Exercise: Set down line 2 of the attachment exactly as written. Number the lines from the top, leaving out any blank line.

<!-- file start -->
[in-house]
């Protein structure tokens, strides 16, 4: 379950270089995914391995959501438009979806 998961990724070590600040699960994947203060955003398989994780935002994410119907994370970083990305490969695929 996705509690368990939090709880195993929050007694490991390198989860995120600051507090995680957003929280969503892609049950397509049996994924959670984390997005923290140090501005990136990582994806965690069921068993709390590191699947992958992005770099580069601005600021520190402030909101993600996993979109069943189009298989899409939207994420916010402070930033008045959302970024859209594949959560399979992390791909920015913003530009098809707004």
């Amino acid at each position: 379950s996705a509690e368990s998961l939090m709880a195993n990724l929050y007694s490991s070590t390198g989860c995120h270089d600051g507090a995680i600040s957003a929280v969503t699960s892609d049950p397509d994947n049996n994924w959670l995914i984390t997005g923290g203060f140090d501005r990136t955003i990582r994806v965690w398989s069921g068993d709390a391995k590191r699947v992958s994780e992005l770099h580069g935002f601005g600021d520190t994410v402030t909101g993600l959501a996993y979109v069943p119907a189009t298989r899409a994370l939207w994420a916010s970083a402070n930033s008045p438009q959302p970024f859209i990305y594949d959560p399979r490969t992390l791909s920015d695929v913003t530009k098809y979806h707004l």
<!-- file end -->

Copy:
């Protein structure tokens, strides 16, 4: 379950270089995914391995959501438009979806 998961990724070590600040699960994947203060955003398989994780935002994410119907994370970083990305490969695929 996705509690368990939090709880195993929050007694490991390198989860995120600051507090995680957003929280969503892609049950397509049996994924959670984390997005923290140090501005990136990582994806965690069921068993709390590191699947992958992005770099580069601005600021520190402030909101993600996993979109069943189009298989899409939207994420916010402070930033008045959302970024859209594949959560399979992390791909920015913003530009098809707004």